April 22, 2014
False-Positive Mammogram Anxiety Has Limited Impact On Women’s Well-Being
Anxiety over false positive does not negatively influence future screening choices
Dartmouth researchers have found that the anxiety experienced with a false-positive mammogram is temporary and does not negatively impact a woman's overall well-being. Their findings are reported in "Consequences of False-Positive Screening Mammograms," which was published online in the April 21, 2014 JAMA Internal Medicine.Anywhere from 40 to 60 percent of women who undergo routine screening mammography during a ten-year period will experience a false-positive mammogram. Such mammograms require additional testing, sometimes involving a biopsy, to confirm that cancer is not present. Researchers have suspected that increased anxiety, pain and the bother of additional tests might adversely affect the quality of life for women who experience false-positive screening mammograms. In this study, Dartmouth researchers used data collected by the Digital Mammographic Imaging Screening Trial (DMIST), which was conducted by the American College of Radiology Imaging Network (ACRIN), to study the impact a false-positive mammogram has on women's lives.
"Most policy analyses of breast cancer screening have used assumptions about the harms of screening on health and overall well-being based on expert opinion rather than patient-reported outcomes," said principal author Anna N. A. Tosteson, ScD, James J. Carroll Professor of Medicine, professor of Community and Family Medicine and of The Dartmouth Institute for Health Policy & Clinical Practice at the Geisel School of Medicine at Dartmouth, and co-director of the Norris Cotton Cancer Center's Cancer Control Research Program. "The DMIST study did not support these assumptions, and gave us evidence that a false-positive mammogram experience has a limited impact on women's overall well-being."
The researchers studied personal anxiety and a standard measure of overall health and well-being often used by health economists to evaluate the effectiveness of health interventions. Attitudes toward future screening were measured by women's intention to use breast screening in the future, and how much they would prefer to have a hypothetical new type of mammography with a lower chance of a false-positive result.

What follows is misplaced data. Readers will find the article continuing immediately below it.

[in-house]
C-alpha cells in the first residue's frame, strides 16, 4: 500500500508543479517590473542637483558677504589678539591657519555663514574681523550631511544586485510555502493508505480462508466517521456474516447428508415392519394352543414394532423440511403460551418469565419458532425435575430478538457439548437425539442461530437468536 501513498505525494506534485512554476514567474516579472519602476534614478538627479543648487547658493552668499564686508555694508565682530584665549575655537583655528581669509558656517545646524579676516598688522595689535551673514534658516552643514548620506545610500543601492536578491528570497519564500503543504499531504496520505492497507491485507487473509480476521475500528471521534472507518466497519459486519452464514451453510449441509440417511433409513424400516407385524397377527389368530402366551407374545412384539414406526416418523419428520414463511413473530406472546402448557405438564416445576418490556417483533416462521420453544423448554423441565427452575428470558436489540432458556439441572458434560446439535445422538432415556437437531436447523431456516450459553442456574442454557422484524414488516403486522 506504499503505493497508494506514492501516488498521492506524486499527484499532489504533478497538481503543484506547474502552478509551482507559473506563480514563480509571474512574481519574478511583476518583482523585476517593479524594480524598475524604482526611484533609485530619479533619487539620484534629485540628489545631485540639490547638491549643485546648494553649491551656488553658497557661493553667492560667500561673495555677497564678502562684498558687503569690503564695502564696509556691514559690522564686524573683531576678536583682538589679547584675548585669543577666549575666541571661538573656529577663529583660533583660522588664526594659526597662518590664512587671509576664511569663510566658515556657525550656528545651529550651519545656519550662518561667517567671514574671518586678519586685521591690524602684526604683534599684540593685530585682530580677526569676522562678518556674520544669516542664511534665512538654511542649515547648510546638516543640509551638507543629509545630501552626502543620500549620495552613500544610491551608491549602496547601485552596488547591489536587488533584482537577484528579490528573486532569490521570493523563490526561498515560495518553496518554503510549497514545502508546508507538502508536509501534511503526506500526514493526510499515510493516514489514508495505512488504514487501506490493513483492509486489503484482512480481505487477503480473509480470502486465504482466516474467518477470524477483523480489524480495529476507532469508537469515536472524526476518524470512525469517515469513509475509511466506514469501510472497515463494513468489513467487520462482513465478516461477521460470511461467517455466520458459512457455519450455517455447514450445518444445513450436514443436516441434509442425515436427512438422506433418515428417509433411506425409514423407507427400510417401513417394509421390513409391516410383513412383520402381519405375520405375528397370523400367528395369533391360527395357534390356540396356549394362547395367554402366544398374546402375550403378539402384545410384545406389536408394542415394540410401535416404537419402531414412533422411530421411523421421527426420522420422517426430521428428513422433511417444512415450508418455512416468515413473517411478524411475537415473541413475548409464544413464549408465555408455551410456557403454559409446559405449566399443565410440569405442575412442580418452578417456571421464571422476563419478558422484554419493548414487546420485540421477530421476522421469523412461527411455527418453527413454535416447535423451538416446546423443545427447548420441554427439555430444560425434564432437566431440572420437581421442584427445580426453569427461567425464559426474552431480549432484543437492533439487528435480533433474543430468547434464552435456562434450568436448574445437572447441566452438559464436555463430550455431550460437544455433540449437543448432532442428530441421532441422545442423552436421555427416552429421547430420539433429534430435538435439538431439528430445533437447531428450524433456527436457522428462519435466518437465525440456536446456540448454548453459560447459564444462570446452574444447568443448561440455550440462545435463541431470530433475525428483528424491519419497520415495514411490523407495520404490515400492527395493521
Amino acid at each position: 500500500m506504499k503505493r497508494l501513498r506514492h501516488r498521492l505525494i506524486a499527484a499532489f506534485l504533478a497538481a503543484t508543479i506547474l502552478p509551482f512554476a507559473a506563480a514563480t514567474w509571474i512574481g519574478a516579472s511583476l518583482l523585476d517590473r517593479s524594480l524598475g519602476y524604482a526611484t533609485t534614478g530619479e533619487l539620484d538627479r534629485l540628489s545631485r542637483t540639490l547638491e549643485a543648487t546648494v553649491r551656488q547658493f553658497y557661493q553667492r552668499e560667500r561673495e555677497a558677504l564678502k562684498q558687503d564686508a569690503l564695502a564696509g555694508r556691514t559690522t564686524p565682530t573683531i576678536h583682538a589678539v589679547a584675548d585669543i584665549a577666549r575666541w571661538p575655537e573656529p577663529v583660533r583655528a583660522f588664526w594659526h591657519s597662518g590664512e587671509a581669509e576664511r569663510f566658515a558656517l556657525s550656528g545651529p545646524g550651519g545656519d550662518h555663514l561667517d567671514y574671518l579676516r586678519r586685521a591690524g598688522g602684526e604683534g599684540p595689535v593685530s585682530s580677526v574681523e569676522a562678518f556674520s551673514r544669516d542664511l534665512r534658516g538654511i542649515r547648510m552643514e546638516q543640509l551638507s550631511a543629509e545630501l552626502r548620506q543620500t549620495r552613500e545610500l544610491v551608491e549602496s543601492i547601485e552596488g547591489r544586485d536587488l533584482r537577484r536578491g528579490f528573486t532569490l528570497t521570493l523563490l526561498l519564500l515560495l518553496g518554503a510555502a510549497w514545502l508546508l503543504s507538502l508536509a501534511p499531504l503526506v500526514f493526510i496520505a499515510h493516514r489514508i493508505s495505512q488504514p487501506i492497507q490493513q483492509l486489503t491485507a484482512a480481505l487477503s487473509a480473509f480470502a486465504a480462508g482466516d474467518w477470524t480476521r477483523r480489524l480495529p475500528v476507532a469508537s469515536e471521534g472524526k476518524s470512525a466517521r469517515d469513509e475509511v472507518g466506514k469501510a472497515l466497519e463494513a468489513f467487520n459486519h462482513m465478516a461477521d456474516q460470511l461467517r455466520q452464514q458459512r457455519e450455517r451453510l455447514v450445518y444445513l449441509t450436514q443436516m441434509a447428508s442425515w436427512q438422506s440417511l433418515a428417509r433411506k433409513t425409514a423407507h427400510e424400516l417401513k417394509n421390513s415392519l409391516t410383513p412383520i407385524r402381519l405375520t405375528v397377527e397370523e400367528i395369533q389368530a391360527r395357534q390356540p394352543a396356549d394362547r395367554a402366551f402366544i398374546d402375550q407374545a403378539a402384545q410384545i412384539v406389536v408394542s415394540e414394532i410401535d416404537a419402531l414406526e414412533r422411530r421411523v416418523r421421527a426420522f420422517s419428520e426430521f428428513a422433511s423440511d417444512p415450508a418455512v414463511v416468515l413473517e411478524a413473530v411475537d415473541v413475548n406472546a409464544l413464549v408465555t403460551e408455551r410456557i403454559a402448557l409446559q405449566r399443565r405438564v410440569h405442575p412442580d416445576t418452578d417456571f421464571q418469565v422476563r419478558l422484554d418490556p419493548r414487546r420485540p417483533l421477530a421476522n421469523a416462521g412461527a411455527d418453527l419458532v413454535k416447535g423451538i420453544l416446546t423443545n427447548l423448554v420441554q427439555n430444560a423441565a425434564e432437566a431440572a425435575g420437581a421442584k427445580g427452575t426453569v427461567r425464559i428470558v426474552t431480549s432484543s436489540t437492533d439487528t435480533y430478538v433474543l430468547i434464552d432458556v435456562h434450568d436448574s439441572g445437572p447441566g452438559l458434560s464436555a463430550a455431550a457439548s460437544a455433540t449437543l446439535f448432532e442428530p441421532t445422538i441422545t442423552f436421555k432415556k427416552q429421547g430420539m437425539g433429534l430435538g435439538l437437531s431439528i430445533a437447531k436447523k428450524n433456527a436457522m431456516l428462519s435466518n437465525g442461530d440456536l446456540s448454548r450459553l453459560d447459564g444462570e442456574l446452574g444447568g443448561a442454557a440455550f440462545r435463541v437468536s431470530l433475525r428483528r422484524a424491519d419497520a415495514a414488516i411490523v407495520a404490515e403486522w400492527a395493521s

While false-positive mammograms were associated with a temporary increase in women's anxiety, they had no measurable influence on overall health and well-being. Additionally, a false positive actually increased women's intention to use breast cancer screening in the future, and did not increase how much women preferred the new mammogram with fewer false positives. Another analysis showed that women's anticipated anxiety about future false-positive mammograms was associated with a strong preference for the new type of mammogram.
Tosteson noted that the study's findings suggest that there is an opportunity to educate women about the false-positive mammogram experience. "With all the controversy about mammograms and whether they result in a net benefit or harm for women, it is important for women to be educated about possible screening outcomes. Women need to make informed decisions that are based on their own risks and preferences," Tosteson said. "Our report can help those counseling women about breast cancer screening, and will also be useful to those developing mammography screening guidelines."
She stresses that further evaluation is needed, and that several groups sponsored by the National Cancer Institute are actively studying mammography screening, including the PROSPR (Population-based Research Optimizing Screening through Personalized Regimens) Network and the Breast Cancer Surveillance Consortium.
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